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June 2011

Barter exchange opens in PT Sign up this month and enrollment fees will be waived

Luncheon Speakers Jefferson County Chamber of Commerce luncheon meetings are held at the Port Townsend Elks Lodge, 555 Otto St., at noon each Monday, federal holidays excluded. Everyone is welcome!

June 6 – Mark Bowman

Lending with a mission: What type of impact does your business make? Mark Bowman is the vice president for the North Olympic Peninsula region of Enterprise Cascadia and treasurer for Northwest Natural Resource Group, a small forest landowner management organization based in Port Townsend.

Bowman

June 13 – Lynn Longan

Longan is the small business liaison for the Washington State Department of Commerce. She will share information about the Small Business Liaison Group.

June 20 – W. Ron Allen

Longan

The tribal chairman/CEO, of the Jamestown S’Klallam Tribe is responsible for representing the tribe as the elected leader and for addressing political and policy issues and/or positions at the national, state and local levels. As the chief executive officer, he is responsible for the administration of all the tribe’s programs.

Allen

June 27 – Meisha Rouser and Jerry Kirschner

The Sound Runner passenger-only ferry story will be presented, focusing on current status, opportunities and future directions.

Rouser, Kirschner

It isn’t very often that a new company comes to town that can revolutionize the way our city does business, but here it is: Port Townsend Barter Exchange. Co-owners, Steve and Tracey Goldberg, who are experienced business owners with a flair for the unexpected, are passionate about giving back to the city they’ve decided to call their home. “We traveled to PT several times over the past few years to visit family who were living here; and finally decided to move here for good last October. We fell in love with this city and decided this is where we want to settle down, raise a family, and grow old together,” says Tracey. Steve ads, “When we moved, we knew we’d be opening up a business. I’ve pretty much been a serial entrepreneur my whole life. It was just important to us to do something that we felt the city really needed, that could also give something back to the community, especially in this down economic environment. I took my time and talked with as many people as I could to see what people wanted, needed, or could use in their daily life. Then it occurred to me…this city needs a barter exchange!” So, what is a barter exchange? Barter has obviously been around for centuries.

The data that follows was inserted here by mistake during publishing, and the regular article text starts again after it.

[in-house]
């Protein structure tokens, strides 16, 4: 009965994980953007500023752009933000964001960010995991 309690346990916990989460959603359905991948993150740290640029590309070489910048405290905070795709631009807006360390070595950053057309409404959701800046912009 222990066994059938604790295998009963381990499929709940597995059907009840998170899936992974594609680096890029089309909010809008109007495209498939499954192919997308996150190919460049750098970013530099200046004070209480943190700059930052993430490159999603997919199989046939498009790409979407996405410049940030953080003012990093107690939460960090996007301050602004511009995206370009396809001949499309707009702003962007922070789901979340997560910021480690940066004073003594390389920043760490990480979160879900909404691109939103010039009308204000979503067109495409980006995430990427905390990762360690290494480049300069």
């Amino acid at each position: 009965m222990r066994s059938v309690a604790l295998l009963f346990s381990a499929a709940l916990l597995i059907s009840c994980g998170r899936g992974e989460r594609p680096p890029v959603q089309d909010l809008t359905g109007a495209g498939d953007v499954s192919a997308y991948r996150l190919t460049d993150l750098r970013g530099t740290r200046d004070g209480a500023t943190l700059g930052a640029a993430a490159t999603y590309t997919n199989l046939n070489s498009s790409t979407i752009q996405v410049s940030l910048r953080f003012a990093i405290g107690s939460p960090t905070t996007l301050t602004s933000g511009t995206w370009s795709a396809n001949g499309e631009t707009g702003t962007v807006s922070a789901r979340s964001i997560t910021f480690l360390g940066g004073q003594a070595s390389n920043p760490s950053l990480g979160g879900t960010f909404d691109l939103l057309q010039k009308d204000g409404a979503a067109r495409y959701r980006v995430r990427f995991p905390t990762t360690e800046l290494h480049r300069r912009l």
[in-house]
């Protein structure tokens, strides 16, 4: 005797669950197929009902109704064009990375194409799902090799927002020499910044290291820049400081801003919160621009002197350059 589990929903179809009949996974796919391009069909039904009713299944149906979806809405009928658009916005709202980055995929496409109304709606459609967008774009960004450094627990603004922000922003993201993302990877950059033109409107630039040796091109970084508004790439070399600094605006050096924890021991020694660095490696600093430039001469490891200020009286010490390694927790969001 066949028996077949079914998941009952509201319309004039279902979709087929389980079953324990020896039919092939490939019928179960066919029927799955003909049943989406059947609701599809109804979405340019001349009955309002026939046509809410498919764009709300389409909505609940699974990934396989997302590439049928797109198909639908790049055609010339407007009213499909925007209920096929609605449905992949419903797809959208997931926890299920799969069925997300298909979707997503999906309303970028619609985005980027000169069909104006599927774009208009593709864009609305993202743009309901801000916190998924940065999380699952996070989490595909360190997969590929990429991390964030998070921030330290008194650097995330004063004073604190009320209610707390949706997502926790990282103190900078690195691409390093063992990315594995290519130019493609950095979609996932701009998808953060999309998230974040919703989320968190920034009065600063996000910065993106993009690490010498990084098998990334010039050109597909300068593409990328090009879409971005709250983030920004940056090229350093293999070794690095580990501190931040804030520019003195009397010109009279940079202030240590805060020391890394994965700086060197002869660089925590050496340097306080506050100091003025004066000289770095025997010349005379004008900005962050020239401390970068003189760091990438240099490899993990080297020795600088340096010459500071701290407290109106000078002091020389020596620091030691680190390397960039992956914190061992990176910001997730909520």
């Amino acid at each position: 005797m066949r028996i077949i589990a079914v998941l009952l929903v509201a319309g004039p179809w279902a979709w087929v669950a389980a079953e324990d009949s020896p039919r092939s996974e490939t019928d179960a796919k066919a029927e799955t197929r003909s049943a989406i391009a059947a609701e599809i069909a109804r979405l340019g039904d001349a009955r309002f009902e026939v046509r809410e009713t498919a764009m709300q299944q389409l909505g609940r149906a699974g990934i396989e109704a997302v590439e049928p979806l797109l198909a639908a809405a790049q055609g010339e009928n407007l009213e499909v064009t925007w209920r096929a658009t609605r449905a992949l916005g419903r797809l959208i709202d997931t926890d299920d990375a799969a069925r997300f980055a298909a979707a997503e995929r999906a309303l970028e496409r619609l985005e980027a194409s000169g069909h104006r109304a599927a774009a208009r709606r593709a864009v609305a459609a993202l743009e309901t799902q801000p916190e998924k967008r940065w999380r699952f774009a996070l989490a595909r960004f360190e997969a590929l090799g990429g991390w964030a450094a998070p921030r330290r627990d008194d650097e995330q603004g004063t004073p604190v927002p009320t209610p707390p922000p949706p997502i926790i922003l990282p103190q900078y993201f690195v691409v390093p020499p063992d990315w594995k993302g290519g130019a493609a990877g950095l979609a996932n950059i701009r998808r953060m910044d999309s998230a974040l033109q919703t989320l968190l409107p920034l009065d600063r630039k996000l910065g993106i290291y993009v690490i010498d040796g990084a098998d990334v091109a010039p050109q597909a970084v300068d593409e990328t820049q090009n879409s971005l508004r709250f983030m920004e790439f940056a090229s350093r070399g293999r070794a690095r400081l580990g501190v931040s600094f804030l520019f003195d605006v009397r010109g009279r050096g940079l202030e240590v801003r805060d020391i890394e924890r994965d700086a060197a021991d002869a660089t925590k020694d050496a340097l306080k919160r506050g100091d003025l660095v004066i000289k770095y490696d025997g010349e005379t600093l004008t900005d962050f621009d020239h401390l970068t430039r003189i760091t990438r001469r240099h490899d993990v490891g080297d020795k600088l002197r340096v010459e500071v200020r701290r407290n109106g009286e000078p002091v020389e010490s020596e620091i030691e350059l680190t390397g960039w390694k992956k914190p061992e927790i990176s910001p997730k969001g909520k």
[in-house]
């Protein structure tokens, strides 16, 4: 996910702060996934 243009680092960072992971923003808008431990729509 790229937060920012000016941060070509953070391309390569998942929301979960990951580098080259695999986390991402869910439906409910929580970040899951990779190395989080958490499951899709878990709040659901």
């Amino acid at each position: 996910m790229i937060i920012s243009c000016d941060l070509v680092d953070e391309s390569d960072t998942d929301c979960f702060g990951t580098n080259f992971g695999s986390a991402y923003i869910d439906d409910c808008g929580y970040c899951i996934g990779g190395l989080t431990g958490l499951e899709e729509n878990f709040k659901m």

“When I first met Steve 16 years ago, I’d never, ever, even heard about barter exchange. Next thing I knew, Steve was helping me get prescription glasses that I needed, and printing done for his business. A little while later an accountant did the taxes for my business, and we went out to dinner at a great new restaurant all on trade! He even got his tux for our wedding on trade, and a chiropractor to help me with my sore back during pregnancy. You can literally get anything you could ever imagine Steve, Max and Tracey Goldberg are bringing a barter exchange to Port through bartering,” Tracey Townsend and Jefferson County. They say barter is the perfect way to says. The thing that makes this acquire goods and reduce expenses. so exciting is that the Port It’s the age-old exchange of this really benefits everyone, Townsend Barter Exchange goods or services with no Steve had an answer. is focusing on a small city cash changing hands. One-on“What are the goals of and local market. “Although one barter only works if each every business? To increase barter exchange companies business needs exactly what sales by driving more cushave been around for many another has to offer. A barter tomers to your business; and years, ALL of them concenexchange provides a marketdecrease costs involved in trate on large metropolitan place for businesses to buy doing business. And, what’s cities like Seattle, Los Angeand sell from each other with- the easiest way to increase les, Las Vegas, or Phoenix. out using cash. Instead, the revenue and decrease costs? They simply don’t view small members of a barter exchange Through bartering the goods cities and towns as viable do business with each other and services you currently markets. We disagree,” states using barter bucks. With a have. By bartering, you can Steve. “We love the spirit of barter exchange, members be- attract new customers and buy Port Townsend, the vibrant come part of an organization the goods and services you community, and the buy local where everyone has the ability need without spending cash.” mentality to help local busito trade with anyone else in Really? What goods and nesses flourish. We simply the organization. This sounds services can you get through want to be a part of it.” interesting and actually kind trade? The answer is, just To find out more about of cool… but when asked how about anything. Continued on Page 4